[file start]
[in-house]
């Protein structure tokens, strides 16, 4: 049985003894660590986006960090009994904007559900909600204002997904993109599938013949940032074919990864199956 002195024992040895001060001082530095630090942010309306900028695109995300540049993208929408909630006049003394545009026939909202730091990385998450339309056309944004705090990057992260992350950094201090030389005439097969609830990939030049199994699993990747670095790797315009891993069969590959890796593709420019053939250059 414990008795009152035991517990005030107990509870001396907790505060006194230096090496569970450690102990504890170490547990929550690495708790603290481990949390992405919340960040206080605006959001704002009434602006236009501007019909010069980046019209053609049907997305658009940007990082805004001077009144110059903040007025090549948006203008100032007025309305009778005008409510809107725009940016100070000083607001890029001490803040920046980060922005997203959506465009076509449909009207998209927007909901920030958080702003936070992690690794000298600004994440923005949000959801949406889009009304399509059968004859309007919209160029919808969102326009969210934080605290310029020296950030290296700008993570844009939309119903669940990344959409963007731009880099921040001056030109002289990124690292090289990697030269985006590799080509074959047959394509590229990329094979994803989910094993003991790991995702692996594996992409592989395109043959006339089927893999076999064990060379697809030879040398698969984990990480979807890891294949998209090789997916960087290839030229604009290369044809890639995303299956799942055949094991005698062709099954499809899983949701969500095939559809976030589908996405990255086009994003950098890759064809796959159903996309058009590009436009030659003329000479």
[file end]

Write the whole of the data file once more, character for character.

[in-house]
């Protein structure tokens, strides 16, 4: 049985003894660590986006960090009994904007559900909600204002997904993109599938013949940032074919990864199956 002195024992040895001060001082530095630090942010309306900028695109995300540049993208929408909630006049003394545009026939909202730091990385998450339309056309944004705090990057992260992350950094201090030389005439097969609830990939030049199994699993990747670095790797315009891993069969590959890796593709420019053939250059 414990008795009152035991517990005030107990509870001396907790505060006194230096090496569970450690102990504890170490547990929550690495708790603290481990949390992405919340960040206080605006959001704002009434602006236009501007019909010069980046019209053609049907997305658009940007990082805004001077009144110059903040007025090549948006203008100032007025309305009778005008409510809107725009940016100070000083607001890029001490803040920046980060922005997203959506465009076509449909009207998209927007909901920030958080702003936070992690690794000298600004994440923005949000959801949406889009009304399509059968004859309007919209160029919808969102326009969210934080605290310029020296950030290296700008993570844009939309119903669940990344959409963007731009880099921040001056030109002289990124690292090289990697030269985006590799080509074959047959394509590229990329094979994803989910094993003991790991995702692996594996992409592989395109043959006339089927893999076999064990060379697809030879040398698969984990990480979807890891294949998209090789997916960087290839030229604009290369044809890639995303299956799942055949094991005698062709099954499809899983949701969500095939559809976030589908996405990255086009994003950098890759064809796959159903996309058009590009436009030659003329000479």